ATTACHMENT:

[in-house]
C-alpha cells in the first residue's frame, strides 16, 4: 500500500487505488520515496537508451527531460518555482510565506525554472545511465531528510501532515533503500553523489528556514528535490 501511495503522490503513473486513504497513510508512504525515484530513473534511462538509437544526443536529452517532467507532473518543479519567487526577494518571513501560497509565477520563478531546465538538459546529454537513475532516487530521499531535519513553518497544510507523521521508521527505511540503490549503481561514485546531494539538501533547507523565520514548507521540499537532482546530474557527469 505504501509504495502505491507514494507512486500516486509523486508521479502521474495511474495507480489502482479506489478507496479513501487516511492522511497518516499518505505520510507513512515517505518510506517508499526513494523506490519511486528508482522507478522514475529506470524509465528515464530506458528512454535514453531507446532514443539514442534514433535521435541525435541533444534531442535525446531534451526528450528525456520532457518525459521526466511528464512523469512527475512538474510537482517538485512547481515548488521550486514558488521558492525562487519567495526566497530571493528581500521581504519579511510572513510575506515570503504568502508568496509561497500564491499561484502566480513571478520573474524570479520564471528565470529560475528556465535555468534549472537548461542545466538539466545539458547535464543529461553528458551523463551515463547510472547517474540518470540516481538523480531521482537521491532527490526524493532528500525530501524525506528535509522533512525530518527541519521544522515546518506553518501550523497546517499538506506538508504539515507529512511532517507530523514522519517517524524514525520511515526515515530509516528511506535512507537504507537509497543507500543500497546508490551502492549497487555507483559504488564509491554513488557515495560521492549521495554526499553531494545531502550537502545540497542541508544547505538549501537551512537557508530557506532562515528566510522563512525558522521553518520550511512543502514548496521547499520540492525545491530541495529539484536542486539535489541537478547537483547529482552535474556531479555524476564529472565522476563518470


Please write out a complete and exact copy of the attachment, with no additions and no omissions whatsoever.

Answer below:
[in-house]
C-alpha cells in the first residue's frame, strides 16, 4: 500500500487505488520515496537508451527531460518555482510565506525554472545511465531528510501532515533503500553523489528556514528535490 501511495503522490503513473486513504497513510508512504525515484530513473534511462538509437544526443536529452517532467507532473518543479519567487526577494518571513501560497509565477520563478531546465538538459546529454537513475532516487530521499531535519513553518497544510507523521521508521527505511540503490549503481561514485546531494539538501533547507523565520514548507521540499537532482546530474557527469 505504501509504495502505491507514494507512486500516486509523486508521479502521474495511474495507480489502482479506489478507496479513501487516511492522511497518516499518505505520510507513512515517505518510506517508499526513494523506490519511486528508482522507478522514475529506470524509465528515464530506458528512454535514453531507446532514443539514442534514433535521435541525435541533444534531442535525446531534451526528450528525456520532457518525459521526466511528464512523469512527475512538474510537482517538485512547481515548488521550486514558488521558492525562487519567495526566497530571493528581500521581504519579511510572513510575506515570503504568502508568496509561497500564491499561484502566480513571478520573474524570479520564471528565470529560475528556465535555468534549472537548461542545466538539466545539458547535464543529461553528458551523463551515463547510472547517474540518470540516481538523480531521482537521491532527490526524493532528500525530501524525506528535509522533512525530518527541519521544522515546518506553518501550523497546517499538506506538508504539515507529512511532517507530523514522519517517524524514525520511515526515515530509516528511506535512507537504507537509497543507500543500497546508490551502492549497487555507483559504488564509491554513488557515495560521492549521495554526499553531494545531502550537502545540497542541508544547505538549501537551512537557508530557506532562515528566510522563512525558522521553518520550511512543502514548496521547499520540492525545491530541495529539484536542486539535489541537478547537483547529482552535474556531479555524476564529472565522476563518470